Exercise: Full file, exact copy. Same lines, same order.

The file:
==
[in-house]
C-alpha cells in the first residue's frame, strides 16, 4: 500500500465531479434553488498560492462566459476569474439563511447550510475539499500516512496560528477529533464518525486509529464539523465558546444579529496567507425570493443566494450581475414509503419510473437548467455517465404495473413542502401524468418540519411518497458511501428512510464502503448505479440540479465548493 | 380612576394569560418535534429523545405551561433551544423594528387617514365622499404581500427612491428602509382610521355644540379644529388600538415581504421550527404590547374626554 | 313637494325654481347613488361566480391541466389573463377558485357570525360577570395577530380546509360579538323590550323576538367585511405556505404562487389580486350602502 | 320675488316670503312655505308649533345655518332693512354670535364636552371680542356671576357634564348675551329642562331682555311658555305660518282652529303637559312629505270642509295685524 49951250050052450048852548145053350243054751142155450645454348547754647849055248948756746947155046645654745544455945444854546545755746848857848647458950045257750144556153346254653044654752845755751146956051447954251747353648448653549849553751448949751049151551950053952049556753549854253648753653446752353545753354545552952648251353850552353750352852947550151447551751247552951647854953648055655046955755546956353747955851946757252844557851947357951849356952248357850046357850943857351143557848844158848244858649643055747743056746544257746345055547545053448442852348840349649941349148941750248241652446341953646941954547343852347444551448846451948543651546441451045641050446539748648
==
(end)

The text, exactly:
[in-house]
C-alpha cells in the first residue's frame, strides 16, 4: 500500500465531479434553488498560492462566459476569474439563511447550510475539499500516512496560528477529533464518525486509529464539523465558546444579529496567507425570493443566494450581475414509503419510473437548467455517465404495473413542502401524468418540519411518497458511501428512510464502503448505479440540479465548493 | 380612576394569560418535534429523545405551561433551544423594528387617514365622499404581500427612491428602509382610521355644540379644529388600538415581504421550527404590547374626554 | 313637494325654481347613488361566480391541466389573463377558485357570525360577570395577530380546509360579538323590550323576538367585511405556505404562487389580486350602502 | 320675488316670503312655505308649533345655518332693512354670535364636552371680542356671576357634564348675551329642562331682555311658555305660518282652529303637559312629505270642509295685524 49951250050052450048852548145053350243054751142155450645454348547754647849055248948756746947155046645654745544455945444854546545755746848857848647458950045257750144556153346254653044654752845755751146956051447954251747353648448653549849553751448949751049151551950053952049556753549854253648753653446752353545753354545552952648251353850552353750352852947550151447551751247552951647854953648055655046955755546956353747955851946757252844557851947357951849356952248357850046357850943857351143557848844158848244858649643055747743056746544257746345055547545053448442852348840349649941349148941750248241652446341953646941954547343852347444551448846451948543651546441451045641050446539748648